Another important function of the association’s board of directors is to enforce governing documents. Unfortunately this function is often viewed with disdain by owners against whom enforcement is being sought. Owners on the receiving end of enforcement proceedings often feel that they are being unfairly singled out.
When taking action, an association’s board must strive to enforce governing documents reasonably and consistently. By doing so, a board can avoid these kinds of arguments and feelings by members while also upholding a board’s fiduciary obligations.
Consistent enforcement of governing documents requires a certain amount of knowledge of what is going on in the community. It does not, however, require a daily review of every owner’s property to seek out violations. There are a variety of ways to determine whether violations exist. Two common methods are as follows:
- Many boards perform a monthly walk-through to determine if maintenance is necessary within the common area, if any violations exist, or to assess alleged violations. This option provides the board with the ability to see the violations “for themselves” and determine what action might be necessary.
- Other boards rely solely on alleged violations submitted by owners. These boards should take care to avoid becoming an enforcement arm for owners who do not like their neighbors. Association boards should try to avoid getting involved with neighbor disputes, instead allowing the individuals to resolve the dispute themselves.
To avoid the possibility of becoming an owner’s enforcement arm, when a board receives an alleged violation, someone should review the alleged violation to determine if the violation actually exists. After review, the board can determine whether enforcement action is needed.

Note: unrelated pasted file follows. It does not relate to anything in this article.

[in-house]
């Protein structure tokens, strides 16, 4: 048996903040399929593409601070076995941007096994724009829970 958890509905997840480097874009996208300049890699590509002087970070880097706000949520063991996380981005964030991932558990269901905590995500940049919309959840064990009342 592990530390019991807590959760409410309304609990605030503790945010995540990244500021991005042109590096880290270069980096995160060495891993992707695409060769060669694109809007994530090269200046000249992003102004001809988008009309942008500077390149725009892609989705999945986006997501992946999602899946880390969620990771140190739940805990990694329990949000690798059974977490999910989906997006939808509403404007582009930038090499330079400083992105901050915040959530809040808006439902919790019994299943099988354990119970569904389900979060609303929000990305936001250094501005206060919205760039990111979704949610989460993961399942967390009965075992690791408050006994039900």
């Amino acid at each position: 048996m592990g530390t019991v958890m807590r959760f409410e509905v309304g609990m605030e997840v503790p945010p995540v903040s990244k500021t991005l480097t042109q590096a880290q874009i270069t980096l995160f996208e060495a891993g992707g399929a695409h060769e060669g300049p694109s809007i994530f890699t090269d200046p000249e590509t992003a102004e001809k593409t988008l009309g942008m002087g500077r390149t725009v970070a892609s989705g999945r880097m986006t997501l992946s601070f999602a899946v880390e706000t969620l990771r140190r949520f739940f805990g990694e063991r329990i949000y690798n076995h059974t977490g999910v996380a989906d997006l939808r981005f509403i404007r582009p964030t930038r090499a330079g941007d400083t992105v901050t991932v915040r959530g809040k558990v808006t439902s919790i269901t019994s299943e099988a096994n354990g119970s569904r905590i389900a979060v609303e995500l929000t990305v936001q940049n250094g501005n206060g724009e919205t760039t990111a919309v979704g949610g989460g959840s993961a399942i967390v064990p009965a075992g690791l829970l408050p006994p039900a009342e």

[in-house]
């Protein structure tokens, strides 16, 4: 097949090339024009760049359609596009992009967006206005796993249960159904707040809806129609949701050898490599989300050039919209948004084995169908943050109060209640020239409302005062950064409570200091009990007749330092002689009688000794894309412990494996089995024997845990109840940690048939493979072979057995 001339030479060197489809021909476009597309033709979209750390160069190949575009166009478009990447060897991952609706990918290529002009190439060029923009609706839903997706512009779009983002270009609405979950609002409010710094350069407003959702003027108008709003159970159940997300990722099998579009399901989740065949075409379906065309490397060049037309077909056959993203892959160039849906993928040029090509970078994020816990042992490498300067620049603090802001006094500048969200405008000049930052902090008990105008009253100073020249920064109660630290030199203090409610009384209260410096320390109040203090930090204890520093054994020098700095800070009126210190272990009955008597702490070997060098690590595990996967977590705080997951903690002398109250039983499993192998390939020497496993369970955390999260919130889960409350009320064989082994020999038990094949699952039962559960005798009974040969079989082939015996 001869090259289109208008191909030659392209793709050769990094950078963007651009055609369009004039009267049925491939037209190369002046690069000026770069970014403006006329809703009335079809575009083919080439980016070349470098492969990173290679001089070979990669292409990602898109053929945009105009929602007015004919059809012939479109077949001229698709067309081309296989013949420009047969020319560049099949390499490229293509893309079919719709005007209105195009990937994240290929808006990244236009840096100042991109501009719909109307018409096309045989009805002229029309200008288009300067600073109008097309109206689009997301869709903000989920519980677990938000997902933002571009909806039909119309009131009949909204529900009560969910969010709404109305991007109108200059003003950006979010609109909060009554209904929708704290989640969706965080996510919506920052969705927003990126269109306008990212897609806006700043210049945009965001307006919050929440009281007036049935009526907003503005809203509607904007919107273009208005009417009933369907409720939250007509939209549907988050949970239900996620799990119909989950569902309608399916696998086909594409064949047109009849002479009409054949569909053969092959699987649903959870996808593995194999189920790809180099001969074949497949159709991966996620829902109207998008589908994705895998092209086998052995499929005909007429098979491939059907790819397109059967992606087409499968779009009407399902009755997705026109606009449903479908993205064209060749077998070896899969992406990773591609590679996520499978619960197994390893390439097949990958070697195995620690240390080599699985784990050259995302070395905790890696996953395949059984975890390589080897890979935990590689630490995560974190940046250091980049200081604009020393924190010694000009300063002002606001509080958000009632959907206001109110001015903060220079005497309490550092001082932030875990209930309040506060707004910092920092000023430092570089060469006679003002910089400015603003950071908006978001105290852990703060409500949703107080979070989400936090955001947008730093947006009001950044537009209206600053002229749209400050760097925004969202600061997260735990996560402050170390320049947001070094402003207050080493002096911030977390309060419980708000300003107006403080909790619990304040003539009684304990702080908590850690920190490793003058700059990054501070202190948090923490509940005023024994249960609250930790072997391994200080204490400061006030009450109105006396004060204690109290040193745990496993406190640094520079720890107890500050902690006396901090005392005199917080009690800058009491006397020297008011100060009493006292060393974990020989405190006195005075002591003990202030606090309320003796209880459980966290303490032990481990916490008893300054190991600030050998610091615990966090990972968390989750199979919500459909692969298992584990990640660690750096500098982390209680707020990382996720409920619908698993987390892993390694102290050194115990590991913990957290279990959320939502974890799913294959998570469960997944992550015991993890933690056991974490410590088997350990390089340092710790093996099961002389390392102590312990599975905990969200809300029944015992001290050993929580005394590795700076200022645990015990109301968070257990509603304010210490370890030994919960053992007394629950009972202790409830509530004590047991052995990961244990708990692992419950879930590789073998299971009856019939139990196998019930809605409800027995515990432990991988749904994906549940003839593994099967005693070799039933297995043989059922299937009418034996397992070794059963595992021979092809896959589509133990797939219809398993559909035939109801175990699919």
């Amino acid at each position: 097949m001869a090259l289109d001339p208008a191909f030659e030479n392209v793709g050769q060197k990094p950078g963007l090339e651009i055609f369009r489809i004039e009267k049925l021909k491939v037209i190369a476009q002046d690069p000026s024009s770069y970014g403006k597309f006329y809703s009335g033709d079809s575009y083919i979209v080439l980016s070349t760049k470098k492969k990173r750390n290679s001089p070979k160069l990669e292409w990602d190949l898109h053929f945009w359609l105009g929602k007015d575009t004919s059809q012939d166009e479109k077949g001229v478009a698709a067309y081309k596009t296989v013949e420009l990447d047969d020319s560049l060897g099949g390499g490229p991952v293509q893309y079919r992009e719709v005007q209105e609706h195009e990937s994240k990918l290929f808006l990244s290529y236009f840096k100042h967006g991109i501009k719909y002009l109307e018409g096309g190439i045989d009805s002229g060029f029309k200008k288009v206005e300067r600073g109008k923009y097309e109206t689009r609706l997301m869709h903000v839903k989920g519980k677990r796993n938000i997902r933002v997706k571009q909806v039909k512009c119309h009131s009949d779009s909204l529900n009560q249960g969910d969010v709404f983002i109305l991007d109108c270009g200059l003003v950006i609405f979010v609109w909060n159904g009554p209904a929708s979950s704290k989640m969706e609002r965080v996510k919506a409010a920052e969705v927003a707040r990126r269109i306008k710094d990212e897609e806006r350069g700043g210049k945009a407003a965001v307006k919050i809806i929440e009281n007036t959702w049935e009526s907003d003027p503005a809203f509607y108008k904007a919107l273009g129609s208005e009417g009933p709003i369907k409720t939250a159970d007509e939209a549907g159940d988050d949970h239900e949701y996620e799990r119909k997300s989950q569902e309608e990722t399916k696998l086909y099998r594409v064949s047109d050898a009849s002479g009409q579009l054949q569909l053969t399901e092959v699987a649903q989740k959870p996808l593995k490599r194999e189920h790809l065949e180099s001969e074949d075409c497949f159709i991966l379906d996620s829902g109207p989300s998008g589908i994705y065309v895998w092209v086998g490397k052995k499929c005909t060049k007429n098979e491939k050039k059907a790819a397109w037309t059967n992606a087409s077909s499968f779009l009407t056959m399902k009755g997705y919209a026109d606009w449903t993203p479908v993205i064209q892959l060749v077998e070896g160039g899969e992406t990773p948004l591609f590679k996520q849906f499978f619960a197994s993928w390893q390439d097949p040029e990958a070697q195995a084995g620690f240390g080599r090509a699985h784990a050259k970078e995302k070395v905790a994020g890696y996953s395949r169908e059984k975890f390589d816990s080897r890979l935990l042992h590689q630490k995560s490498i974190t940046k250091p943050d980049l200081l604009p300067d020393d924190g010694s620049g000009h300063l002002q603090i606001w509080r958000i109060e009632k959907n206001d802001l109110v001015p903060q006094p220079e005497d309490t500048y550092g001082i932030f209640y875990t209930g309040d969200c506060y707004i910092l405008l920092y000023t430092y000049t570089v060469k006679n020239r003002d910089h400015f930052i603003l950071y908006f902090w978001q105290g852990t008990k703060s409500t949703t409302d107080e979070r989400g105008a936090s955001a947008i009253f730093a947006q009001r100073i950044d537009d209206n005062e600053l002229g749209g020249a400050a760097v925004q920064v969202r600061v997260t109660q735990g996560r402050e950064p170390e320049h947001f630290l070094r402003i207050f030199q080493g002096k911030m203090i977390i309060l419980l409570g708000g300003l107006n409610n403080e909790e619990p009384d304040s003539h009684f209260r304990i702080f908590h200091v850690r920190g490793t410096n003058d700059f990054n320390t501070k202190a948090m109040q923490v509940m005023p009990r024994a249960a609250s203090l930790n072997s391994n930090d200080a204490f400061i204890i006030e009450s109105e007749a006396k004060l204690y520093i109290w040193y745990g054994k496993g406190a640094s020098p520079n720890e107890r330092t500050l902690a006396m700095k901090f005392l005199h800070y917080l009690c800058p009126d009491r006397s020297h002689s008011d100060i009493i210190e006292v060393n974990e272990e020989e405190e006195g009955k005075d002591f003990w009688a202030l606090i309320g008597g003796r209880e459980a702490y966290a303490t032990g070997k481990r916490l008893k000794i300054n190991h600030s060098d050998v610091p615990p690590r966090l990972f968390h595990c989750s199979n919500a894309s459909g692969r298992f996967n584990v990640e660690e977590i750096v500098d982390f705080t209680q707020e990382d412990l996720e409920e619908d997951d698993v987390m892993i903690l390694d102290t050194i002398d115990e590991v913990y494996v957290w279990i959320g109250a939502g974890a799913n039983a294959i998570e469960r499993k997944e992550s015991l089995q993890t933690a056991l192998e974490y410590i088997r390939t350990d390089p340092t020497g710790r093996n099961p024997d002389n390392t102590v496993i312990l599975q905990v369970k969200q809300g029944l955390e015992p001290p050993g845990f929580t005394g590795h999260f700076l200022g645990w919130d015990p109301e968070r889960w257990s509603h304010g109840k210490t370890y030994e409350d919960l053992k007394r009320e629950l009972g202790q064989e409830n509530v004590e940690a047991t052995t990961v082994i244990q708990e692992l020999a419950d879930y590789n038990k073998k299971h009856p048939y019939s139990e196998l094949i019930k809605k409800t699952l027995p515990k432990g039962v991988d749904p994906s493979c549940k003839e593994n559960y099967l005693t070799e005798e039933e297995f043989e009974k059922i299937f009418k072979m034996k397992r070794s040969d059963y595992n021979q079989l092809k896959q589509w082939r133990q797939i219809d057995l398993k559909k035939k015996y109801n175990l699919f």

Association board members must also remember to enforce governing documents reasonably. Unless there is legislation out there of which I’m not aware, there is no requirement to institute a “police state” within an association community. Instead, a reasonable enforcement policy should be adopted by the board of directors and all owners should be aware of what is expected of them and what enforcement steps might be taken if they don’t follow the rules.
Association boards and owners alike must understand that reasonable enforcement of the governing documents is required. Owners should understand that when they purchase property subject to recorded governing documents, they are obligated to comply with those documents. Board members should understand that when they are elected, they are obligated to reasonably enforce the governing documents.
Boards and owners should also understand that enforcement of governing documents is one of the association’s purposes and one of the many ways that a community maintains beauty and order. Not that chaos can’t be beautiful, but a chaotic community often creates more harm than benefit.
Raising these understandings, awareness and expectations will go a long way toward avoiding future disputes.